Vol. 48 No. 1 (2021)
GAC Medallist Series

Hutchison Medallist 1. Wave-Dominated to Tide-Dominated Coastal Systems: A Unifying Model for Tidal Shorefaces and Refinement of the Coastal- Environments Classification Scheme

Shahin E. Dashtgard
Applied Research in Ichnology and Sedimentology (ARISE) Group, Department of Earth Sciences, Simon Fraser University, Burnaby, British Columbia, V5A 1S6, Canada
Romain Vaucher
Applied Research in Ichnology and Sedimentology (ARISE) Group, Department of Earth Sciences, Simon Fraser University, Burnaby, British Columbia, V5A 1S6, Canada
Byongcheon Yang
Korea National Oil Corporation, 305 Jongga-ro, Jung-gu, Ulsan, 44538, South Korea
Robert W. Dalrymple
Department of Geological Sciences and Geological Engineering, Queen’s University, Kingston, Ontario, K7L 3N6, Canada
Geoscience Canada V.48 No1 (2021)

Published 2021-03-31


  • clastic sedimentology,
  • coastal classification,
  • mixed process,
  • mixed wave-tide,
  • shallow marine,
  • tidal shorefaces
  • ...More

How to Cite

Dashtgard, S. E., Vaucher, R., Yang, B., & Dalrymple, R. W. (2021). Hutchison Medallist 1. Wave-Dominated to Tide-Dominated Coastal Systems: A Unifying Model for Tidal Shorefaces and Refinement of the Coastal- Environments Classification Scheme. Geoscience Canada, 48(1), 5–22. https://doi.org/10.12789/geocanj.2021.48.171


Coastal depositional systems are normally classified based on the relative input of wave, tide, and river processes. While wave- through to river-dominated environments are well characterized, environments along the wave-to-tide continuum are relatively poorly understood and this limits the reliability and utility of coastal classification schemes. Two tidal shoreface models, open-coast tidal flats (OCTF) and tidally modulated shorefaces (TMS), have been introduced for mixed wave-tide coastal settings. Following nearly two decades of research on tidal shorefaces, a number of significant insights have been derived, and these data are used here to develop a unified model for such systems. First, OCTFs are components of larger depositional environments, and in multiple published examples, OCTFs overlie offshore to lower shoreface successions that are similar to TMS. Consequently, we combine OCTFs and TMSs into a single tidal shoreface model where TMS (as originally described) and TMS-OCTF successions are considered as variants along the wave-tide continuum. Second, tidal shoreface successions are preferentially preserved in low- to moderate-wave energy environments and in progradational to aggradational systems. It is probably difficult to distinguish tidal shorefaces from their storm-dominated counterparts. Third, tidal shorefaces, including both TMSs and OCTFs, should exhibit tidally modulated storm deposits, reflecting variation in storm-wave energy at the sea floor resulting from the rising and falling tide. They may also exhibit interbedding of tidally generated structures (e.g. double mud drapes or bidirectional current ripples), deposited under fairweather conditions, and storm deposits (e.g. hummocky cross-stratification) through the lower shoreface and possibly into the upper shoreface.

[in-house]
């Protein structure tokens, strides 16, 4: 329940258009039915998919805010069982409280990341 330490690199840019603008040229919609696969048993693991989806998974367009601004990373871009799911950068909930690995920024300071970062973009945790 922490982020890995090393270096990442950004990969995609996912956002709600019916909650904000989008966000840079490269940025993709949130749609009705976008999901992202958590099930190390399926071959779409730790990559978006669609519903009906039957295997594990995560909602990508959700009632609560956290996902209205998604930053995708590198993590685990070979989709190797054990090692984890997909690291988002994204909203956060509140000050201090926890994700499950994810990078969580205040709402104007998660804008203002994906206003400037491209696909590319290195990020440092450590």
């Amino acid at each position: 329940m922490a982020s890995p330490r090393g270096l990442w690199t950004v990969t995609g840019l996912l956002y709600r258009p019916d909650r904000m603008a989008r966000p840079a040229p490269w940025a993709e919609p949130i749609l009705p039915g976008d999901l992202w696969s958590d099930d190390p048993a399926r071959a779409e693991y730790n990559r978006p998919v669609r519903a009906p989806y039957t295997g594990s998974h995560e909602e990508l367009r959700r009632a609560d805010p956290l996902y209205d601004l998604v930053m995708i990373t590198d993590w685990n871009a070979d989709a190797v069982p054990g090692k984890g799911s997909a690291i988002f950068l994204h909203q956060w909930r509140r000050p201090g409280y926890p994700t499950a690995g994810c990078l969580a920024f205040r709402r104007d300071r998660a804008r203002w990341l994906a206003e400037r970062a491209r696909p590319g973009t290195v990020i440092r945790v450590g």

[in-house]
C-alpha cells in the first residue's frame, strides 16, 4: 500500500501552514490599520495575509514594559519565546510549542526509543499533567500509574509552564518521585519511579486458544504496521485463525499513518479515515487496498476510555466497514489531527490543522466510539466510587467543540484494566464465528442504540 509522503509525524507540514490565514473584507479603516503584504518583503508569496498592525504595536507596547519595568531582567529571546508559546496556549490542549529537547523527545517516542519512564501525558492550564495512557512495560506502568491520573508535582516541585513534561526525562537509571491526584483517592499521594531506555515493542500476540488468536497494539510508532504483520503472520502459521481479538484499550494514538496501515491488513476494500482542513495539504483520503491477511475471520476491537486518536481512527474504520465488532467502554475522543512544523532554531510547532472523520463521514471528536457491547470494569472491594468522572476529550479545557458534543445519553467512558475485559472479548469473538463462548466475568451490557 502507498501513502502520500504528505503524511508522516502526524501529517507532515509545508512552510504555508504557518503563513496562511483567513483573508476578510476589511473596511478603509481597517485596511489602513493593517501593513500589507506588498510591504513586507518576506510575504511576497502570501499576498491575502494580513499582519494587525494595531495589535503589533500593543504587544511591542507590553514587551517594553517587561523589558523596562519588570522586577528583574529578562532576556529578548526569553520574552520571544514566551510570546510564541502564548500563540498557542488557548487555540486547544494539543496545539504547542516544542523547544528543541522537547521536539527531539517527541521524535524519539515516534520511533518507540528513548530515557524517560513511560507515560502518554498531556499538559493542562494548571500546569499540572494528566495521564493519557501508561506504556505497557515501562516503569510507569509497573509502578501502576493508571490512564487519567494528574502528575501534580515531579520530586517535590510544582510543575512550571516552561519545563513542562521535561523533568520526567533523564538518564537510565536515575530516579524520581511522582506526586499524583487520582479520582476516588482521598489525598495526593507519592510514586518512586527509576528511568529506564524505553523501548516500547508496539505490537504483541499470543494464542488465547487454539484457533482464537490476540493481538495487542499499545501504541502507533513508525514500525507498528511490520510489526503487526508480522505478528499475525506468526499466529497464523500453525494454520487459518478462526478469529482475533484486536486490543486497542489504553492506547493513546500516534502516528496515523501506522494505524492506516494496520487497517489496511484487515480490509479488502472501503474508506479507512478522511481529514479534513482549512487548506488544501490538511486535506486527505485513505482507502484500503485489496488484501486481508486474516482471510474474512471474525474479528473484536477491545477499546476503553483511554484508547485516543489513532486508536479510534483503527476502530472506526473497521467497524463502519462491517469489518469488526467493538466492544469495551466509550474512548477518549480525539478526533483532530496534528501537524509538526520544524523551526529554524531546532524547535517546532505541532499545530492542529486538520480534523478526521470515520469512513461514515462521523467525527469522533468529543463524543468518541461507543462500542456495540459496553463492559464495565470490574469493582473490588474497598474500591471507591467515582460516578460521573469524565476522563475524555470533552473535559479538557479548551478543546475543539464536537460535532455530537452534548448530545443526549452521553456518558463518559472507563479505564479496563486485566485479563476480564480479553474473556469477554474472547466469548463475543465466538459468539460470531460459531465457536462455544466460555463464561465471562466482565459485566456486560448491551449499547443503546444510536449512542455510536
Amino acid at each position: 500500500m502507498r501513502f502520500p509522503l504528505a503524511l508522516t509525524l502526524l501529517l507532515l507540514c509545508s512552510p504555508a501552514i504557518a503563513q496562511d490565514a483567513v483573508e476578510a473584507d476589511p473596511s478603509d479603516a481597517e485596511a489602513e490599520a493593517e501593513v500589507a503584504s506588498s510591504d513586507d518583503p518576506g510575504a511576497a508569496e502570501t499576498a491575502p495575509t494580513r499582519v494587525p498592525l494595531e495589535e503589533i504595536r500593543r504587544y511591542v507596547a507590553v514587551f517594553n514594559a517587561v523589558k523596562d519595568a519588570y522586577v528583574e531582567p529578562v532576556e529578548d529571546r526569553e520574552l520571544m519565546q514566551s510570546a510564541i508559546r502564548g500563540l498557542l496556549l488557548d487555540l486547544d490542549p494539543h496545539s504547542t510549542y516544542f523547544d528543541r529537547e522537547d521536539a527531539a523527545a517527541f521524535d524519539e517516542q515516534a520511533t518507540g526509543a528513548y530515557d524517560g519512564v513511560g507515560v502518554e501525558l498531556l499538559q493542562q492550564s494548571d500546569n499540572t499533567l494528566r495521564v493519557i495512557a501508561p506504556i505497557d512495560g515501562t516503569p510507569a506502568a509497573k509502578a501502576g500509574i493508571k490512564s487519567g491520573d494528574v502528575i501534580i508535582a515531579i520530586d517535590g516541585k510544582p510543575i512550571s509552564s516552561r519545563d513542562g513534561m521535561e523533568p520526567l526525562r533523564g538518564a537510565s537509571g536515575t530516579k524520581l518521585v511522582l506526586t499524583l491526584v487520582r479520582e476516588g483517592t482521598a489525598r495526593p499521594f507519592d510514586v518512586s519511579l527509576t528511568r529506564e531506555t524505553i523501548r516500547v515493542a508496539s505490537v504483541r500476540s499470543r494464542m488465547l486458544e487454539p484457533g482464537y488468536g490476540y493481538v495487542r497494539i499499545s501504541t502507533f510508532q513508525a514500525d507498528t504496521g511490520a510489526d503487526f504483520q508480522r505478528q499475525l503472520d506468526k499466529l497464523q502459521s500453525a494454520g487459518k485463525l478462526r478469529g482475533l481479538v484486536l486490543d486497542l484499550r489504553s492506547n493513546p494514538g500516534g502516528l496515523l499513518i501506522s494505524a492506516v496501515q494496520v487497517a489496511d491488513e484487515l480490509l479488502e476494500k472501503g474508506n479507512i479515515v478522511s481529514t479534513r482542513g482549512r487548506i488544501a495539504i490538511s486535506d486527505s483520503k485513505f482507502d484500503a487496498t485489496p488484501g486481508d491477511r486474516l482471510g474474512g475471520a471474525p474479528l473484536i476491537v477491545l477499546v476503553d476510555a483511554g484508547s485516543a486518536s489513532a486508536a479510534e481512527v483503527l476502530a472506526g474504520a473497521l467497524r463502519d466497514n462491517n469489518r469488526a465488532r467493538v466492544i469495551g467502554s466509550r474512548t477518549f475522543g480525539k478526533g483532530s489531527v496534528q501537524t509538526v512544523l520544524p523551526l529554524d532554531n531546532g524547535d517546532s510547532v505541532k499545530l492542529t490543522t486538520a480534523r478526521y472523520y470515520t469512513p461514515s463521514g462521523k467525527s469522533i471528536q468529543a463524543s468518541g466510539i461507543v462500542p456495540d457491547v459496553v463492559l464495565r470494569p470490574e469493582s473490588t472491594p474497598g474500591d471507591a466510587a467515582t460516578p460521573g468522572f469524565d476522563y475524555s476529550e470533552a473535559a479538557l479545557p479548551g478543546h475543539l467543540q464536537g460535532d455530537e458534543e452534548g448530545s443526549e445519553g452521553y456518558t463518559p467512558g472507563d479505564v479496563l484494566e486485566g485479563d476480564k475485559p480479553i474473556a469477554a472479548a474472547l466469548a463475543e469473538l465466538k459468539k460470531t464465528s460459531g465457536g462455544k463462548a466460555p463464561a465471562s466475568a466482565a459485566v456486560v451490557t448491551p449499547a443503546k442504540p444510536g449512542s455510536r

The development of the tidal shoreface model sheds light on the limitations of the presently accepted wave-tide-river classification scheme of coastal environments and a revised scheme is presented. In particular, tidal flats are components of larger depositional systems and can be identified in the rock record only in settings where intertidal and supratidal deposits are preserved; consequently, they should not represent the tide-dominated end-member of coastal systems. Instead, we suggest that tide-dominated embayments should occupy this apex. Tide-dominated embayments exhibit limited wave and river influence and include a wide range of geomorphological features typically associated with tidal processes, including tidal channels, bars and flats.


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